What is at stake for Cyprus?

Cypriot urns recovered from smuggling ringUrns recovered from antiquities smuggling ring

Cyprus is home to a multitude of historical sites from the Neolithic (9th millennium-1520 BC), Bronze Age (2500-1050 BC), Archaic (750-480 BC), and Classical periods (480-310 BC). As a nation that can trace its history and culture back to the first signs of civilization in the seventh millennium BC, Cyprus has attracted the attention of both archaeologists and looters for centuries. The island’s location between the continents of Europe, Asia, and Africa has helped to create a heritage influenced by Greek, Hellenistic, Roman, Byzantine, Venetian, Ottoman, and British cultures. It is a nation full of rich cultural and historical value which has been severely damaged over the centuries by illegal excavations and vandalism. 

In 1974, Cyprus was invaded by Turkey which resulted in a division that continues to persist. The northern region of the island is currently occupied by Turkish Cypriots while the southern is home to Greek Cypriots. The divide has led to a myriad of problems concerning Cyprus’ cultural heritage. The invasion itself led to deliberate destruction, looting, and pillaging of Cyprus’ ancient monuments and antiquities. Museums on occupied Cyprus have been plundered and many churches have been converted into stables, mosques and military bases. The Turkish citizens have ignored internationally binding treaties to protect Cyprus’ cultural heritage. Instead, they continue to carry out illegal excavations and sales of Cypriot artifacts. Illegally excavated items from Cyprus have been found all over the world, in catalogues and on sale at prestigious auction houses.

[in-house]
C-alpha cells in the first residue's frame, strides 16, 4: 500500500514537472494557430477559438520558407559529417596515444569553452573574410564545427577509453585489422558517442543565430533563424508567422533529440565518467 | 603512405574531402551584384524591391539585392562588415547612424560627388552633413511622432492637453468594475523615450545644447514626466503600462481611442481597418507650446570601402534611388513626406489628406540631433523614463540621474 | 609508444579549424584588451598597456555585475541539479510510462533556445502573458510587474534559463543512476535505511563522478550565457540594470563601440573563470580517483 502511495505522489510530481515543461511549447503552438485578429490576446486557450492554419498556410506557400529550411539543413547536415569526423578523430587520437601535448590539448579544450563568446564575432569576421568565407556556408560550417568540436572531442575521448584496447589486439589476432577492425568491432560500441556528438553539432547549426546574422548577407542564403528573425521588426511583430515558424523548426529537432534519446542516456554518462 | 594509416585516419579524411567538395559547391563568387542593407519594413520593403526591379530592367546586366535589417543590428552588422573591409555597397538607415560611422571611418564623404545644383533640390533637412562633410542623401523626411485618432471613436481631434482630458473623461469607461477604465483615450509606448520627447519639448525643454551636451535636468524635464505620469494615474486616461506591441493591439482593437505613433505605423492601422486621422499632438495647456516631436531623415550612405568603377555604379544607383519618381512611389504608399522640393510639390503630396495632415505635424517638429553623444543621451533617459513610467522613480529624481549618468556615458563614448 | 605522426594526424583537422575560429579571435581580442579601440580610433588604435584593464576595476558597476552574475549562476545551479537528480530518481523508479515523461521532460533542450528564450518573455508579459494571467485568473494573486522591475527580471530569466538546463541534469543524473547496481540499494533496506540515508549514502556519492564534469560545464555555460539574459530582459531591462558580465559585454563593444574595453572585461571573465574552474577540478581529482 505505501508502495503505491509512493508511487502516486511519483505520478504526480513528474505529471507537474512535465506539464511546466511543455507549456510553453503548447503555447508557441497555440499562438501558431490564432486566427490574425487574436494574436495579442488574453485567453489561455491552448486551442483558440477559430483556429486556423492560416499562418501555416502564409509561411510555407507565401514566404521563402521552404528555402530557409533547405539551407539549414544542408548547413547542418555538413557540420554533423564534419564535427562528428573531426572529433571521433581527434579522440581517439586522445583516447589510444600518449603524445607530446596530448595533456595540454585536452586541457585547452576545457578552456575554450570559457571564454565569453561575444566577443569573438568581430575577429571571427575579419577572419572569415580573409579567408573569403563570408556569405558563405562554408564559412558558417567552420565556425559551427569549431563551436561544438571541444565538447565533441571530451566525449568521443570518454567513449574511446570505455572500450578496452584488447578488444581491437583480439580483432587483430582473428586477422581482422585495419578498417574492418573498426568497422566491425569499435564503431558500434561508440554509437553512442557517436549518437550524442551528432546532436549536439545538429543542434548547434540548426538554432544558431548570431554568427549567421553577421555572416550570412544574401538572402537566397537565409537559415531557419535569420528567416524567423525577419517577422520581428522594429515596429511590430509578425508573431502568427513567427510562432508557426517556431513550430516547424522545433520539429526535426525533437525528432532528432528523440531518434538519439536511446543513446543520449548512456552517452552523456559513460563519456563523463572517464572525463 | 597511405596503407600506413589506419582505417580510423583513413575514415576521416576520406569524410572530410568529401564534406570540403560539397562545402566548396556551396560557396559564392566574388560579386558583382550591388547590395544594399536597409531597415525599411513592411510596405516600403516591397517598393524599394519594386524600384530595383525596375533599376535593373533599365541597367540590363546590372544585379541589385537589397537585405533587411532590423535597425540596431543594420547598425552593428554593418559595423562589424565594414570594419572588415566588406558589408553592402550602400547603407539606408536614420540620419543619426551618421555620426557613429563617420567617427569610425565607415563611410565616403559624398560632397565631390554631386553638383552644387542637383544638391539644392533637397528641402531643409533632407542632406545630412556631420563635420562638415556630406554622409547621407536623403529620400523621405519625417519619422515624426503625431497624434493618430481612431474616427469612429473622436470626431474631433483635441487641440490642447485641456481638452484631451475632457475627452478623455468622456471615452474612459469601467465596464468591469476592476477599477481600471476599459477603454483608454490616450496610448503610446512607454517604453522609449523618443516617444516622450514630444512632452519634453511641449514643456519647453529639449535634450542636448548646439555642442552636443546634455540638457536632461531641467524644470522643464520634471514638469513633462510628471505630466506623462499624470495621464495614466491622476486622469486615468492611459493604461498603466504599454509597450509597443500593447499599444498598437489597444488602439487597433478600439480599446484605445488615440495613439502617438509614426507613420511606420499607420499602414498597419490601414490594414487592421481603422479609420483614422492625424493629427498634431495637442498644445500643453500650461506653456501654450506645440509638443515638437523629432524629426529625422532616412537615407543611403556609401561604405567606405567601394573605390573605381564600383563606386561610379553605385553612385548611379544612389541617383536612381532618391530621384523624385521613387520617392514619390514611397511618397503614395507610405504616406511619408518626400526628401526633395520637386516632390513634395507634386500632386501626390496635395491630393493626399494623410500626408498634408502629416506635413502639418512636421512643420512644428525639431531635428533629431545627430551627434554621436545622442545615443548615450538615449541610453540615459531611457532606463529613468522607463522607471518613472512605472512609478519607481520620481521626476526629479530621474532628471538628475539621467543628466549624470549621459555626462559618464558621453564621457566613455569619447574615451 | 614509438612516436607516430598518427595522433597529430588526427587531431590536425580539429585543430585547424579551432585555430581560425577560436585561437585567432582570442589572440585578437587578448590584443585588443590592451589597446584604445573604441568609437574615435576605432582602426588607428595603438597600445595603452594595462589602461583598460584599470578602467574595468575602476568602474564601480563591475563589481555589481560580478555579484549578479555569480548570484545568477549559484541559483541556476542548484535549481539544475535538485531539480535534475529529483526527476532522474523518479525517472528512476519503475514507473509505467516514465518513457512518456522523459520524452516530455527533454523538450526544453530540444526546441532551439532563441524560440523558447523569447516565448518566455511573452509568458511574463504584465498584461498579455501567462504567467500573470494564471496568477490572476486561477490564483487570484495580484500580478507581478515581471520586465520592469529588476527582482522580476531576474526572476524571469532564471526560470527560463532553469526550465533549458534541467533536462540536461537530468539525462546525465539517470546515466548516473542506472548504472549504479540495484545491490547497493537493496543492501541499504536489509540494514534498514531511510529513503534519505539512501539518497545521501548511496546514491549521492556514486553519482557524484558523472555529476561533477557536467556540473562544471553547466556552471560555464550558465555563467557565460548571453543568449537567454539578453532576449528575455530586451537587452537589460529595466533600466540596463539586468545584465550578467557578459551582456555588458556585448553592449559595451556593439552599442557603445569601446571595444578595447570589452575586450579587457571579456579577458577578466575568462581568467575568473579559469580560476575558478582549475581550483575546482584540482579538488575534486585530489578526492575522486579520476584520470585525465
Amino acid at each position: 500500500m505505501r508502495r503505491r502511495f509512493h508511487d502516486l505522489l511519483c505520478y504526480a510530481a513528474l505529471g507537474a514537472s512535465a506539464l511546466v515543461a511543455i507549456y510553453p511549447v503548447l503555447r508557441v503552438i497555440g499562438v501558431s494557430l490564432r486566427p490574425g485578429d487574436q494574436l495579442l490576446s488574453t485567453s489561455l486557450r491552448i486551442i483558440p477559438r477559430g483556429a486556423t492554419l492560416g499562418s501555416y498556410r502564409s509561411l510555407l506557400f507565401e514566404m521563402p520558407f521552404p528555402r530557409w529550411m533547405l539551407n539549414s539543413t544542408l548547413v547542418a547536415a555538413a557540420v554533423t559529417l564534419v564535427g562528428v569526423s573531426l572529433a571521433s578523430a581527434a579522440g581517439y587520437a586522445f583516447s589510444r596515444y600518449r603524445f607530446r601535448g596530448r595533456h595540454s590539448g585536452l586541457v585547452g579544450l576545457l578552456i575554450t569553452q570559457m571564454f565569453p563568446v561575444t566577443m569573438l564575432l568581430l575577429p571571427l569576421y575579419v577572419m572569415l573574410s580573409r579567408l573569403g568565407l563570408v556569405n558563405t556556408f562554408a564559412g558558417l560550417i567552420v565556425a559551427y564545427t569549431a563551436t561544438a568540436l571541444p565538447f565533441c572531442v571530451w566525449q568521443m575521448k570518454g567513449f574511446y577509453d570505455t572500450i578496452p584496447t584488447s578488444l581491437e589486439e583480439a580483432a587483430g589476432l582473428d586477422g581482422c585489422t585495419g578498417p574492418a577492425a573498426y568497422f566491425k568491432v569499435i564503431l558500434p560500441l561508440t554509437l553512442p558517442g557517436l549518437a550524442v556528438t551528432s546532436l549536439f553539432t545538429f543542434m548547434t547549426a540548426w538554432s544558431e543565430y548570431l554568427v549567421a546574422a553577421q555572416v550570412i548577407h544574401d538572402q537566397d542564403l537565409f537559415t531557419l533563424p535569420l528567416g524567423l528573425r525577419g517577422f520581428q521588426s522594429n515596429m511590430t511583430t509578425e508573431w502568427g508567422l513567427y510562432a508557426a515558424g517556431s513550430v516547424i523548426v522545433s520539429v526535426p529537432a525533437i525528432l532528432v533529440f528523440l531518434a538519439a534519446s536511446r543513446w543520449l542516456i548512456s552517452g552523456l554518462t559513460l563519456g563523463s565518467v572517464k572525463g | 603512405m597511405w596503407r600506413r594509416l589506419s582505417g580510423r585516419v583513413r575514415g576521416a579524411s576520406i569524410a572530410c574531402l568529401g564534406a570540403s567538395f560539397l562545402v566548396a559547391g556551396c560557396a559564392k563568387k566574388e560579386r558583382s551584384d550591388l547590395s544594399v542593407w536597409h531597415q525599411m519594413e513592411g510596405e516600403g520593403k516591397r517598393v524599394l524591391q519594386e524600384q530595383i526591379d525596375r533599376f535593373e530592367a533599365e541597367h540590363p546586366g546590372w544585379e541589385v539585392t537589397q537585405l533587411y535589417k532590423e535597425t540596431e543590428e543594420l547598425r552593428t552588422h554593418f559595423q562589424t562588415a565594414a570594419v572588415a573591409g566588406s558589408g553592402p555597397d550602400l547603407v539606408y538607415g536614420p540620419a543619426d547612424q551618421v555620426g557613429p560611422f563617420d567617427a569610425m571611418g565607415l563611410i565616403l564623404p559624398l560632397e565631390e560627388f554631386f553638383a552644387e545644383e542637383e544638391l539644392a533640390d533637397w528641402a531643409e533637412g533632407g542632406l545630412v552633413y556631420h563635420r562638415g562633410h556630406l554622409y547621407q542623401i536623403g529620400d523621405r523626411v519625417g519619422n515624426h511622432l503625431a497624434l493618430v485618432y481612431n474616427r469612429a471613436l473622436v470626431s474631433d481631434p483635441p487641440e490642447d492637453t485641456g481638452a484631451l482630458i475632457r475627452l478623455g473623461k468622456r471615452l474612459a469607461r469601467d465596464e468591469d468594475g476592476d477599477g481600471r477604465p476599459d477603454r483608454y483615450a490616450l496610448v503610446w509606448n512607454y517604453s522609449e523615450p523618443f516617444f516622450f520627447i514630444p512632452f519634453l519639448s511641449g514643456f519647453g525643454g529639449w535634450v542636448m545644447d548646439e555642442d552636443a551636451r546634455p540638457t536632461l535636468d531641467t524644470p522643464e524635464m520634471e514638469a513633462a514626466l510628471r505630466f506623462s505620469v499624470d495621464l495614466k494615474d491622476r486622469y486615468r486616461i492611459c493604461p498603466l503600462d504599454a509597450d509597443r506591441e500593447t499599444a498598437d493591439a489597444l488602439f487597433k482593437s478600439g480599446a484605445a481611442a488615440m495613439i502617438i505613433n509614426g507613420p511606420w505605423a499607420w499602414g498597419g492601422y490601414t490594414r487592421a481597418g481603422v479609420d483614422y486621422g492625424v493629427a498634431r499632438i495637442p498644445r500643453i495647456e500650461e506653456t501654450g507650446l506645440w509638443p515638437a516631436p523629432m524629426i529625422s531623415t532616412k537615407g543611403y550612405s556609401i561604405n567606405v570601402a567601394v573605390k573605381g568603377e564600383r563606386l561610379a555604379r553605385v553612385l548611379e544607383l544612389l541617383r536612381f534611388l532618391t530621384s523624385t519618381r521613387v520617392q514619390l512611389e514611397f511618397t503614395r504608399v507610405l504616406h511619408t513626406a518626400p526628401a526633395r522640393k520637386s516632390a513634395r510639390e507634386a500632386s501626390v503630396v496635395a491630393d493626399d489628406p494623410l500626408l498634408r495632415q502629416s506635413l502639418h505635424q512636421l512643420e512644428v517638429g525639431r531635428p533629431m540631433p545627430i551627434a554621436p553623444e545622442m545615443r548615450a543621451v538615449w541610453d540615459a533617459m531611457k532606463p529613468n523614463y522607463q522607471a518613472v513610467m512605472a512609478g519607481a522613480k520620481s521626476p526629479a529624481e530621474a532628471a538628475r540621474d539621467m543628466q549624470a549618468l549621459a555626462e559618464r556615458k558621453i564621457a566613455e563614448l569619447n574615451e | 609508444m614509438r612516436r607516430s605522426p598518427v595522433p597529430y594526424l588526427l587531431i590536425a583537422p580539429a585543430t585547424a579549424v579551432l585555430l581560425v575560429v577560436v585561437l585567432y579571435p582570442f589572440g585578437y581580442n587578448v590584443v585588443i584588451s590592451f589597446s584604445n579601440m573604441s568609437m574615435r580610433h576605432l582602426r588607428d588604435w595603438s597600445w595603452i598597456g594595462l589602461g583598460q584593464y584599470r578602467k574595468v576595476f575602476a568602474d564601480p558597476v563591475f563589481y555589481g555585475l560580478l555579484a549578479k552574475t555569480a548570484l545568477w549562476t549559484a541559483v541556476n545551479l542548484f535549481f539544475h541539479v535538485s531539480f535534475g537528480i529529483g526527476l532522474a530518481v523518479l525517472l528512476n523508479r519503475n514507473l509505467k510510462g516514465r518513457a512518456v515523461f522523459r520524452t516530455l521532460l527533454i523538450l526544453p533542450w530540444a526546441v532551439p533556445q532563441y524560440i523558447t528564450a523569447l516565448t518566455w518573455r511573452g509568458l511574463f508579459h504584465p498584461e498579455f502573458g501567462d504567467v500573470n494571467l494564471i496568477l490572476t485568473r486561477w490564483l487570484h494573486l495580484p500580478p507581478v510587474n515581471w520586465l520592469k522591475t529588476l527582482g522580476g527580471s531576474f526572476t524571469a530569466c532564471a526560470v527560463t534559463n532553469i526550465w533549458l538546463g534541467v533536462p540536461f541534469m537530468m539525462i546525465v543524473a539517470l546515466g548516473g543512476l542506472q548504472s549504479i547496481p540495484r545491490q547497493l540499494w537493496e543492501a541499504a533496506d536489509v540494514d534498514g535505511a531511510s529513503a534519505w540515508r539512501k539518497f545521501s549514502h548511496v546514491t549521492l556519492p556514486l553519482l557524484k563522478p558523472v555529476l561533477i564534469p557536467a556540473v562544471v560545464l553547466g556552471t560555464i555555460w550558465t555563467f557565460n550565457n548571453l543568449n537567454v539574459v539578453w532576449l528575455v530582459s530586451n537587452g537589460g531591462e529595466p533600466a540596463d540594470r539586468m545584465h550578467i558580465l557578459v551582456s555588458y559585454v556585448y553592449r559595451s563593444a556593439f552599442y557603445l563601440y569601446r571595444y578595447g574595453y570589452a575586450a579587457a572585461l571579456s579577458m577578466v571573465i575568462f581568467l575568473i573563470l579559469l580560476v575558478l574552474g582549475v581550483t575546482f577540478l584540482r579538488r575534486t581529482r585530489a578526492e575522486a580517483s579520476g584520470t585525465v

Read here for more information on Cyprus’ cultural heritage in the occupied areas.